"Well, uh, we certainly do appreciate your work and your dedication. And, uh, you've been a great example of a hard worker. But, uh, we think the time has come, uh, that we need someone else to uh, you know, to fill your role. We think, uh, it's time for someone, uh, who is younger. You know, uh, more charismatic — someone who, uh, who connects with people better. We want someone more like, well you know, more like what the people around us have. We, uh, we want a king!"

Change the last word, king, and you can substitute a myriad of other vocations — coach, preacher, principal, teacher, civic leader, government official, receptionist, newscaster, or maybe the vocation you worked at doing for years, only to find yourself on the outside looking in at what used to be your job... your role... your identity.

These words, or something similar to them, were said to Samuel, the great leader of God's people over three thousand years ago (1 Samuel 8:1-5). The only difference was that Samuel had to find his own replacement. He had to anoint and empower the new king who would replace him.

After serving God's people for decades, after helping turn around the disorganized and disunified tribes of Israel and after calling them to a more holy purpose in serving the LORD, the people he helped asked Samuel to find them a king. And he did:

Samuel said to all Israel, "I have listened to everything you said to me and have set a king over you. Now you have a king as your leader. As for me, I am old and gray, and my sons are here with you. I have been your leader from my youth until this day. Here I stand. Testify against me in the presence of the Lord and his anointed. Whose ox have I taken? Whose donkey have I taken? Whom have I cheated? Whom have I oppressed? From whose hand have I accepted a bribe to make me shut my eyes? If I have done any of these things, I will make it right" (1 Samuel 12:1-3 NIV)

In fact, when this first king, King Saul, rebelled against God and began his long spiral into madness, Samuel was still needed. Not needed to resume leadership of God's people, but to help the people find a leader after God's heart who could step into the role of king. This new king would be David the son of Jesse, the shepherd and warrior and singer whose rule as king would forever redefine God's people.

The hero of our story today, however, is not David, but Samuel. Samuel was God's bridge from chaos to stability, from disunity to an organized and aligned kingdom, from being a battered collection of tribal groups to an army and nation to be feared and respected.

Samuel's power was his integrity as a leader and the power of God's anointing of Samuel's life and ministry:

The Lord was with Samuel as he grew up, and he let none of Samuel's words fall to the ground. And all Israel from Dan to Beersheba recognized that Samuel was attested as a prophet of the Lord. The Lord continued to appear at Shiloh, and there he revealed himself to Samuel through his word (1 Samuel 3:19-21).

Disappointment and rejection are part of leadership and should be expected!
What strikes me as most honorable about Samuel was his unwillingness to simply vanish into the twilight of rejection and old age. He was hurt (1 Samuel 8:6-8). He talked to God about it. God talked to Samuel about it. But most importantly, Samuel didn't sulk, run off, and spend the remaining years of his life in bitterness and blame. Instead, he tried to help Saul by being a righteous example and spiritual mentor. When this failed — not because of Samuel, but because of Saul's growing rebellion and madness — God had Samuel find Israel's next king.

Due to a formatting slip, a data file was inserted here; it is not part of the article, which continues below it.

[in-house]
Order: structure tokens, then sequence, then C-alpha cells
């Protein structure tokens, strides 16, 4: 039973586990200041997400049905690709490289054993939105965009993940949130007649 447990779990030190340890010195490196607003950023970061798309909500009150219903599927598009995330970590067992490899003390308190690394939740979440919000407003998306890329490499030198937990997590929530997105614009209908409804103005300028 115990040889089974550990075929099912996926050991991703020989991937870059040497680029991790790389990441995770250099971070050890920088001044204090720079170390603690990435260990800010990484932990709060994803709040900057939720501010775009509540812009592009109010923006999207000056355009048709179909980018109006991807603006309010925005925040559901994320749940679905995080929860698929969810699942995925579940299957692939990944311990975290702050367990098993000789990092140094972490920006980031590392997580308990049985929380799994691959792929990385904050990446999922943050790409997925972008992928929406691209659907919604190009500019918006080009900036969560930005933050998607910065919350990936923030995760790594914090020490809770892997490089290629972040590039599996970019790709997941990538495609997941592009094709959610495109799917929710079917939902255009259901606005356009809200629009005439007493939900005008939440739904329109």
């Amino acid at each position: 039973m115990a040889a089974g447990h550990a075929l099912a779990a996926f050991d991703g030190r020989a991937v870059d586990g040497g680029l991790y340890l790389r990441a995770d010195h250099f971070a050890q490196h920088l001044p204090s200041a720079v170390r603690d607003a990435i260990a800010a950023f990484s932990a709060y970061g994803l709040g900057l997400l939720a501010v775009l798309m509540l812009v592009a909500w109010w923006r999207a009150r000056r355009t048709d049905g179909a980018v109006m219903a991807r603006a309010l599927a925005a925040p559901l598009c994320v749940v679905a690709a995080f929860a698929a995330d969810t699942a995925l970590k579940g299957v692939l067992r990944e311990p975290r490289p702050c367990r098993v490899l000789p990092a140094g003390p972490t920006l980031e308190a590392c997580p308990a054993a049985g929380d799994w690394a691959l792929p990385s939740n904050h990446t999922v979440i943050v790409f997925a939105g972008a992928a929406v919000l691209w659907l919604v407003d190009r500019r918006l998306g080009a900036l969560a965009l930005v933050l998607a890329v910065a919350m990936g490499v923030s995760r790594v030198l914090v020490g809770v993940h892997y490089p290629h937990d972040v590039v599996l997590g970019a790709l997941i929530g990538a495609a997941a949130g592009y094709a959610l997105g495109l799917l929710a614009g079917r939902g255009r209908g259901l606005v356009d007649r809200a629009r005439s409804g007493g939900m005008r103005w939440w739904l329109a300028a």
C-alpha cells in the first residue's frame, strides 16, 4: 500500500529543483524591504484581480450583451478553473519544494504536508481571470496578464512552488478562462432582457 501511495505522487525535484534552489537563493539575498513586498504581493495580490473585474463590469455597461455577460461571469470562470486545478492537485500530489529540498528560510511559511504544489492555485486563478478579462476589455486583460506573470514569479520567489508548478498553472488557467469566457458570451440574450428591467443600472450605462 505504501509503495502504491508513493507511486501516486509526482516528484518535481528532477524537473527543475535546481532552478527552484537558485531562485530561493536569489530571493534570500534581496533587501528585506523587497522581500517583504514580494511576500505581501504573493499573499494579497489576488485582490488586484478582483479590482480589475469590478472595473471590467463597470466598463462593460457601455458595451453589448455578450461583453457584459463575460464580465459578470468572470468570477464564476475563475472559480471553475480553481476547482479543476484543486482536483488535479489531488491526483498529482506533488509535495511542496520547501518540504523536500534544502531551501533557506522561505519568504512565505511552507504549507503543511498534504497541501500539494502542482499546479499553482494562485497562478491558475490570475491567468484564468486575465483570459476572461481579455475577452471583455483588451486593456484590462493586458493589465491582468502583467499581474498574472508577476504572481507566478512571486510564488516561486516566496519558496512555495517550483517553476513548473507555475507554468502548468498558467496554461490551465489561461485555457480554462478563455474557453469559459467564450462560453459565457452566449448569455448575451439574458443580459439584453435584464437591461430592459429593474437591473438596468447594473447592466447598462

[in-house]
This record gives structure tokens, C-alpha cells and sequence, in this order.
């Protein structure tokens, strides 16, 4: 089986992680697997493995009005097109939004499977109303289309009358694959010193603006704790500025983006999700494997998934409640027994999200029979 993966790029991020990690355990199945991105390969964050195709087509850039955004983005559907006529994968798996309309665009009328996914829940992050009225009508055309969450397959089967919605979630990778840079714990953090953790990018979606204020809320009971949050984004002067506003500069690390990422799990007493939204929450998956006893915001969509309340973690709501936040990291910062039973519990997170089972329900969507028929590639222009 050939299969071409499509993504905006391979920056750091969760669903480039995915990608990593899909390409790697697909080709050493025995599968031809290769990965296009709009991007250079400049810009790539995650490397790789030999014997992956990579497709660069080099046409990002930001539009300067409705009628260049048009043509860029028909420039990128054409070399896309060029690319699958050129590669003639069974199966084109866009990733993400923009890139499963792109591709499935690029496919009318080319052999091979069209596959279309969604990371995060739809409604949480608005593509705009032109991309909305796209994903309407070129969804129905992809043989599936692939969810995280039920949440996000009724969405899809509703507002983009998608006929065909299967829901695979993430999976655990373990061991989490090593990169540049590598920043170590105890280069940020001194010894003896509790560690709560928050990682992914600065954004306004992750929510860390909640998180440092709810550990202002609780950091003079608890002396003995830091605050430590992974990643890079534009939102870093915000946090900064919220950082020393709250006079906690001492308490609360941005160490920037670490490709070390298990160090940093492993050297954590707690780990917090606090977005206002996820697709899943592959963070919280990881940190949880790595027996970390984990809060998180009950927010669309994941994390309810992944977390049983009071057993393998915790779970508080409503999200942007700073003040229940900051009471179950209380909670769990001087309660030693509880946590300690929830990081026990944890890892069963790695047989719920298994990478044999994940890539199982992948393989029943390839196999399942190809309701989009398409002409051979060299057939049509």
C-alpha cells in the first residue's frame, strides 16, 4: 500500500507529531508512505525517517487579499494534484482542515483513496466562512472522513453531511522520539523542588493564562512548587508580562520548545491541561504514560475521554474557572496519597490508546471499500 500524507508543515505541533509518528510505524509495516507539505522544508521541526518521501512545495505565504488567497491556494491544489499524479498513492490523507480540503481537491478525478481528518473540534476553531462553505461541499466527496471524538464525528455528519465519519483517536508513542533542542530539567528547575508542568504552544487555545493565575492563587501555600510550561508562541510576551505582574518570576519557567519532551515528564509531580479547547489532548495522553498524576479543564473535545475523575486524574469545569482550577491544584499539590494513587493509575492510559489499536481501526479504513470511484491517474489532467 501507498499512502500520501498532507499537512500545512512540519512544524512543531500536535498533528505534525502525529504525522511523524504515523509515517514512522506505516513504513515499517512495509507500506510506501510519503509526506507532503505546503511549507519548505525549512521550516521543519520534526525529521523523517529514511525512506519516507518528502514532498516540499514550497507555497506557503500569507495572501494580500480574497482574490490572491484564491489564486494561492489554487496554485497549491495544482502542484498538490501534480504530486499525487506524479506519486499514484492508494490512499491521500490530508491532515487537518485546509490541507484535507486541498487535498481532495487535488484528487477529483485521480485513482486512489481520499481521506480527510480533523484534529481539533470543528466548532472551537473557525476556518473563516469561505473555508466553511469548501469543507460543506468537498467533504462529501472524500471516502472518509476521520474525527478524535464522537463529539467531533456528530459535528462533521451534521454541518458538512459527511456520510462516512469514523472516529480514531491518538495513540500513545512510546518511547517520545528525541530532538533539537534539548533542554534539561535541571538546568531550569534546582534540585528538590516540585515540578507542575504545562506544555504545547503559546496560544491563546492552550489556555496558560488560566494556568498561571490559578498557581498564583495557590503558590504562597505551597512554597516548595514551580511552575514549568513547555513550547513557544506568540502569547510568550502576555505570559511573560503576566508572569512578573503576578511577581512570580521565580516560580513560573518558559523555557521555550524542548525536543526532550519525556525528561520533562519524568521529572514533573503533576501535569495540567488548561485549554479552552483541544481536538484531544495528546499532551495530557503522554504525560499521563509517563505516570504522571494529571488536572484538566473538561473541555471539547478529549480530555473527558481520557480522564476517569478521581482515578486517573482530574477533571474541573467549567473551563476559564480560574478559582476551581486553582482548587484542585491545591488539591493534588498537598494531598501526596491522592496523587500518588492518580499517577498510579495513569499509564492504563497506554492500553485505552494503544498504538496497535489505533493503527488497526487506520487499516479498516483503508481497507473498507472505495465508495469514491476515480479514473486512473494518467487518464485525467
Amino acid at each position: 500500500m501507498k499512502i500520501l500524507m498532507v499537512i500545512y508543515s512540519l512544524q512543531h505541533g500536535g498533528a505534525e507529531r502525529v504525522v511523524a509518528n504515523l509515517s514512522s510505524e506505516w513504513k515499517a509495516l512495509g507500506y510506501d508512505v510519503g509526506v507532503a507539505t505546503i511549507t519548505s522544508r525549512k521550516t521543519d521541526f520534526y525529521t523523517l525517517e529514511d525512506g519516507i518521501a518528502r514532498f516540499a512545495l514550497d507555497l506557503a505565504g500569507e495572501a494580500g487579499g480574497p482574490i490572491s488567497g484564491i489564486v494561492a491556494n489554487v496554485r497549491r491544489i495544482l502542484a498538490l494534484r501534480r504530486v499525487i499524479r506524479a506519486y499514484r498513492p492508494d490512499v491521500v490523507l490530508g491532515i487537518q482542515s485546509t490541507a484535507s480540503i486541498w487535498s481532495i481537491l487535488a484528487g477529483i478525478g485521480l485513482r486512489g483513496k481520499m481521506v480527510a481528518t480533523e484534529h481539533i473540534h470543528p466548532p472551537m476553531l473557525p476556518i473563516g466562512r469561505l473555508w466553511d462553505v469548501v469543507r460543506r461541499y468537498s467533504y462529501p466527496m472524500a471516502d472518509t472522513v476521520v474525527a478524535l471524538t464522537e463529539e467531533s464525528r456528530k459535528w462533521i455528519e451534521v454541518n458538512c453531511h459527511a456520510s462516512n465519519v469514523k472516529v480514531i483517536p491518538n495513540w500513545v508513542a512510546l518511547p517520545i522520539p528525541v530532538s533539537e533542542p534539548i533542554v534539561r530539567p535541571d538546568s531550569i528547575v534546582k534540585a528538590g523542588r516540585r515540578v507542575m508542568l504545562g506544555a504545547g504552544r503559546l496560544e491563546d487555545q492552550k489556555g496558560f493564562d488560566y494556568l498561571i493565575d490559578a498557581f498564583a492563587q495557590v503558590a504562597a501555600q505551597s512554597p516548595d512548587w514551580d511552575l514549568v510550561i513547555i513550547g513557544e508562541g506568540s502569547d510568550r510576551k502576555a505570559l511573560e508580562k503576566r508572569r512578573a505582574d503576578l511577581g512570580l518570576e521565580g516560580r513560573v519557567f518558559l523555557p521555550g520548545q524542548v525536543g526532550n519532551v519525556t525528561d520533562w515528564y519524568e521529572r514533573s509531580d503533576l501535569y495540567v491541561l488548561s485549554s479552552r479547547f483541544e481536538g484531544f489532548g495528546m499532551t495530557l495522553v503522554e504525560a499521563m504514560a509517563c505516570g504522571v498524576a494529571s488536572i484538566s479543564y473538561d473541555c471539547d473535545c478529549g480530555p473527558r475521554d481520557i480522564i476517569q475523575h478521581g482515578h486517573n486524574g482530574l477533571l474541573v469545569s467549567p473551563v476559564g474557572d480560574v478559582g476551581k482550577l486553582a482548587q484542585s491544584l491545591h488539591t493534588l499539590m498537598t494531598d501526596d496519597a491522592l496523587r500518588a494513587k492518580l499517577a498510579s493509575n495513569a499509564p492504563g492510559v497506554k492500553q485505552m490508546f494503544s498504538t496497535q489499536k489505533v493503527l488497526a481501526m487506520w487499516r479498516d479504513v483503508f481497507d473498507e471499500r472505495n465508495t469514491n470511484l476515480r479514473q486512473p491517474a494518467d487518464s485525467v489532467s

So at great personal risk, Samuel anointed, encouraged, empowered, and supported King David (1 Samuel 16:1-13). David's rule is on the rise and Samuel's mission is largely accomplished when Samuel's old body fails and he is finally laid to rest (1 Samuel 25:1). By the time Samuel's life ended, he had accomplished his life's mission and offered himself as the bridge between the chaos of the judges — the bridge over the crisis caused by Saul's failures, and the bridge that brought God's people to a stable leader, a protected land, more passionate worship, and the promise of God's better future.

And the message for us? Well, I'd love to hear from you what you think the most important message of Samuel's life is for you — use the Facebook plugin on the website below or send me a personal email (phil@heartight.org and I will post it online. But for me, there are some take away points that I don't want to miss. I hope that they bless you as well:

  • Disappointment and rejection are part of leadership and should be expected.
    The character and value of a leader is determined by HOW she or he handles the rejection and disappointment, not IF he or she has to face rejection and disappointment.
  • Human rejection of God's leader does not nullify the call of God in the leader's life.
    While the people of God rejected Samuel as leader and wanted a king, God's call to Samuel to be his mouthpiece, his prophet, his righteous leader was to be used at God's discretion and was to remain vital all of Samuel's life. Samuel fulfilled that role till the very end of his life.
  • God's leader must not become bitter because of rejection, but remain open to being used by God to bless God's people again.
    When rejection and hurt come to God's leader — and this inevitably happens to nearly every leader — that leader can become bitter and withdraw blaming the people he or she once served, or that leader can be open and honest with God and have God lead them to another way of serving his people.